Michael Roach was selling a Kalamazoo that looked rather similiar at the EBA meet last week, I did'nt take that much notice except to say it looked rather similar but sound nice.
(That's enough of that. Ed)

roundarch

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Re: Tonk American
« Reply #16 on: August 22, 2008, 10:59:56 AM »
Yes, the Kalamazoo KG-12 and KG-14 both looked very similar to this guitar.  They were ever so slightly larger (14 3/4" lower bout vs. 14 1/4") and did not have slotted headstocks.  I used to have a KG-12 and it was a very nice guitar.  The Kalamzoo was not a heavy guitar by any means, but this Tonk is even lighter, which makes it very responsive.

Offline Rivers

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Re: Tonk American
« Reply #17 on: September 16, 2012, 07:30:37 PM »
I just joined the Tonk club, purchasing the Tonk American 14 fret slothead w/oval soundhole advertised on Garage Sale recently. I'll post some pics later.

Offline Prof Scratchy

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Re: Tonk American
« Reply #18 on: September 17, 2012, 04:20:53 AM »
Great guitar, the Tonk!

Offline Rivers

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Re: Tonk American
« Reply #19 on: September 17, 2012, 06:52:16 PM »
My Tonk, purchased from a totally fun senior guitar picking gentleman near Fort Worth TX on Sunday:



Needs a neck reset but it's generally such a gorgeous instrument I'm totally motivated to get it back to its full potential, cost be damned.

Offline Pan

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Re: Tonk American
« Reply #20 on: September 18, 2012, 02:27:22 AM »
Lovely! 
I want one too! 

Cheers

Pan

Offline Parlor Picker

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Re: Tonk American
« Reply #21 on: September 18, 2012, 02:36:21 AM »
Lovely - although I'm not sure about the clumpy scratch plate, which I might be tempted to remove.
"I ain't good looking, teeth don't shine like pearls,
So glad good looks don't take you through this world."
Barbecue Bob

Offline Prof Scratchy

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Re: Tonk American
« Reply #22 on: September 18, 2012, 03:56:00 AM »
I like the scratchplate. Wish mine hadn't lost its pickguard along the way...

Offline Rivers

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Re: Tonk American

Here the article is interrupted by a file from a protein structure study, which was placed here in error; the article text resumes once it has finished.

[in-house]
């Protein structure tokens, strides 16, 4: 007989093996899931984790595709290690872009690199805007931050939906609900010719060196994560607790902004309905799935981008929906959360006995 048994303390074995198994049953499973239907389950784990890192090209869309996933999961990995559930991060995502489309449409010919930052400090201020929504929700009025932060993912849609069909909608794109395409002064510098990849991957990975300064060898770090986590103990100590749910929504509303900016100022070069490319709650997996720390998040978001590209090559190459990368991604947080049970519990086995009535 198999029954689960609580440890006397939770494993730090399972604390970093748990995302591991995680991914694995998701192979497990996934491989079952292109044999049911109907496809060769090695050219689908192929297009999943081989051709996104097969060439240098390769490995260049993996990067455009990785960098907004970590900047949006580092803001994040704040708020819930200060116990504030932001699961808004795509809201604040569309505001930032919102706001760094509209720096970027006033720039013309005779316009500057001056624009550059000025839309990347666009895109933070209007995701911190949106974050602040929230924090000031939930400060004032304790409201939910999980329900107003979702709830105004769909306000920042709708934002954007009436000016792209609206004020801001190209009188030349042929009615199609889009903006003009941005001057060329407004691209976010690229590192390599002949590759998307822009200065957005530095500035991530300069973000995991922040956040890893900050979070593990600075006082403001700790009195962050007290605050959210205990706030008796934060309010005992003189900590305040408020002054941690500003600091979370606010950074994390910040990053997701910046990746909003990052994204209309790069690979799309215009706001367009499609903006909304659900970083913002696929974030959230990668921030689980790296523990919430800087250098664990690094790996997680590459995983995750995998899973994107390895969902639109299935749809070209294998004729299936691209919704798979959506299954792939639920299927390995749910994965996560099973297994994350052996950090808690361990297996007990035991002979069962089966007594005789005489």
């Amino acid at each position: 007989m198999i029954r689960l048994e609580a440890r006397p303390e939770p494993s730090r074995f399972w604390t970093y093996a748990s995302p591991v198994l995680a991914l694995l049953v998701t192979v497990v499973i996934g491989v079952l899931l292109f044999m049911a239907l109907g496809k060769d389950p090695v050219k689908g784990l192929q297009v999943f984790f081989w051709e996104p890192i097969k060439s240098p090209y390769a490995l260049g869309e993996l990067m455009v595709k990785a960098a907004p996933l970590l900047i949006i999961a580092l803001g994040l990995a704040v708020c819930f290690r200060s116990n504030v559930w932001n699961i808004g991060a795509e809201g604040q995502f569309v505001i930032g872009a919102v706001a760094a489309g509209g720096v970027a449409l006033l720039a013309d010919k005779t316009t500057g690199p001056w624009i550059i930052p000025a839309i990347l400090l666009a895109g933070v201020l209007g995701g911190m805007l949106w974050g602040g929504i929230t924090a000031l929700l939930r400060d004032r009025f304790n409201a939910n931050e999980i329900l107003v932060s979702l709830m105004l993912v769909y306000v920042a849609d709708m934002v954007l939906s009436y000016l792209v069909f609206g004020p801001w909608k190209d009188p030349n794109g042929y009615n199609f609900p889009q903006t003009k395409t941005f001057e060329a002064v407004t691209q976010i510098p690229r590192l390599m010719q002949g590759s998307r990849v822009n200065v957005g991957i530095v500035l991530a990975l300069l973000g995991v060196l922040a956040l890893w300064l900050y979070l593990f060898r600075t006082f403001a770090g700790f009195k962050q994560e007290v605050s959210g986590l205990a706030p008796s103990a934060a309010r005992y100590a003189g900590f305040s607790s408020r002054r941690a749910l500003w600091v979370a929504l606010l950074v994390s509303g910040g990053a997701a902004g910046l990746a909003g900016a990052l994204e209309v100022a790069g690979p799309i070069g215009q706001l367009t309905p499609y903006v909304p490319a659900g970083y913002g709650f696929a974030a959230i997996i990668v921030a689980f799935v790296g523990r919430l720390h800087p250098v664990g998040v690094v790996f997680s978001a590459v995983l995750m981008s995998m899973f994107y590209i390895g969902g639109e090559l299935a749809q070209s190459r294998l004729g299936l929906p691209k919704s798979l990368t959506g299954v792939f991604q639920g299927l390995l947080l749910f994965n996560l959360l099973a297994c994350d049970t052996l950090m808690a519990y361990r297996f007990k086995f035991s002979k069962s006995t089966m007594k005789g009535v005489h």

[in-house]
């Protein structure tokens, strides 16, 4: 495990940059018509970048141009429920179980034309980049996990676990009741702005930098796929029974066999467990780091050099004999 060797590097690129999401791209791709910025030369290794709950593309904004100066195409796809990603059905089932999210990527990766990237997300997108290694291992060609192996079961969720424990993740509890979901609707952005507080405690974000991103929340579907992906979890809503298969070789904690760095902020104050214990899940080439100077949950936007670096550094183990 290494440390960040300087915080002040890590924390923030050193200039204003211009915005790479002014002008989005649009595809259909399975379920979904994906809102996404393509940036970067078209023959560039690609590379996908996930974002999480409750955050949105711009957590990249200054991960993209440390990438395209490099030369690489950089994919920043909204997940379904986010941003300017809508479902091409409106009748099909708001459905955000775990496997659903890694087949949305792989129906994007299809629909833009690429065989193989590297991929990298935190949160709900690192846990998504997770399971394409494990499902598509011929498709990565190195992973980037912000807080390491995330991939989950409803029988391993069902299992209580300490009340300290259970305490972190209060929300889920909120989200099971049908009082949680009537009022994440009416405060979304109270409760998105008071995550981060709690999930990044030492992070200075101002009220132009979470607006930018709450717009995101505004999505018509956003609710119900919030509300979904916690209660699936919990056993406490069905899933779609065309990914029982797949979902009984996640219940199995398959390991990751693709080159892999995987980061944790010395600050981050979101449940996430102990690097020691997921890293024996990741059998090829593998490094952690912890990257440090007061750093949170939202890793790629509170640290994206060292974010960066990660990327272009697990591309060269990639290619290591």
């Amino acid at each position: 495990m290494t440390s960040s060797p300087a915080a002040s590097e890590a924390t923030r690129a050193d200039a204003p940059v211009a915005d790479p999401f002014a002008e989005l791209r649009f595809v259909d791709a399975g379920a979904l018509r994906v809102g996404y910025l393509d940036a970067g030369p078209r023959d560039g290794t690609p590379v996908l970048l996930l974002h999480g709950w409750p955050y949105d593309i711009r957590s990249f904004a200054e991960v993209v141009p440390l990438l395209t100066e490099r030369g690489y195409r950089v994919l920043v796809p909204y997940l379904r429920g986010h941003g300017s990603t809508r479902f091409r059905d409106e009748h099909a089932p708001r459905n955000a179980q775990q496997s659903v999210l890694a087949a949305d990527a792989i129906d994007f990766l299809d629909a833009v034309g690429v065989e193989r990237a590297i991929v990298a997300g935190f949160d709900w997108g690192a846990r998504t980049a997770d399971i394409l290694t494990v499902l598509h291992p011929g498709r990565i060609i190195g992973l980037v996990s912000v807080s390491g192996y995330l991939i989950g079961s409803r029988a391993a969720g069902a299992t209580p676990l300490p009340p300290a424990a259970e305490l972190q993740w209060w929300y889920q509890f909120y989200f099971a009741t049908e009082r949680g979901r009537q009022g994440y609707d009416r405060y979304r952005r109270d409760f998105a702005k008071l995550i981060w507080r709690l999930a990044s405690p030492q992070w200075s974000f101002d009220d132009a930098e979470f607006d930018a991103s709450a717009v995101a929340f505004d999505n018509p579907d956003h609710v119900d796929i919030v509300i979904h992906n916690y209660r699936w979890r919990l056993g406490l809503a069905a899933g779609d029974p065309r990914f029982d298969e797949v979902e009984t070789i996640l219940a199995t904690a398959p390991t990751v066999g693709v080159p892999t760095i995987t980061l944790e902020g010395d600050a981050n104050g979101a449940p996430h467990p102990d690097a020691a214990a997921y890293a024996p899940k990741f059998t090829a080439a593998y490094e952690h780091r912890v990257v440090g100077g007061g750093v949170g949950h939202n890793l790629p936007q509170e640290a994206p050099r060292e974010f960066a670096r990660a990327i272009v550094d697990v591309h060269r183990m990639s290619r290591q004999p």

« Reply #23 on: September 18, 2012, 05:03:36 PM »
Tonk on the examination table at Erlewine Guitars this morning. Neck reset: Check. Top crack under the pickguard repair: Check. Bridge crack, minor: Check. Undiscovered issues when the neck comes off: Probably. It's gonna cost but it'll be worth it!

PP, the pickguard is pristine bakelite, much as I like the look with it off (see below) there's no way I'd ever remove it.



Offline Pan

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Re: Tonk American
« Reply #24 on: September 18, 2012, 05:43:17 PM »
I'm so happy to know, it has found it's way in a good home!  8)

Again, lovely pictures.

Do treat us with a sound sample, when the moment is right!

Cheers

Pan

Offline Rivers

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Re: Tonk American
« Reply #25 on: September 18, 2012, 05:56:21 PM »
Pan, approximately 30 days from now, when it gets out of the guitar hospital, I will subject you to the growl of the Tonk restored to its full glory.

Offline Mr.OMuck

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Re: Tonk American
« Reply #26 on: September 18, 2012, 08:43:45 PM »
Beautiful Guitar! Oval soundhole...mmmmmmmmmm ;)
The Pick guard is great btw.
My loathings are simple: stupidity, oppression, crime, cruelty, soft music.
Vladimir Nabokov (1899 - 1977)

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Offline Norfolk Slim

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Re: Tonk American
« Reply #27 on: September 19, 2012, 01:17:16 AM »
Want one...


Offline Parlor Picker

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Re: Tonk American
« Reply #28 on: September 19, 2012, 02:58:57 AM »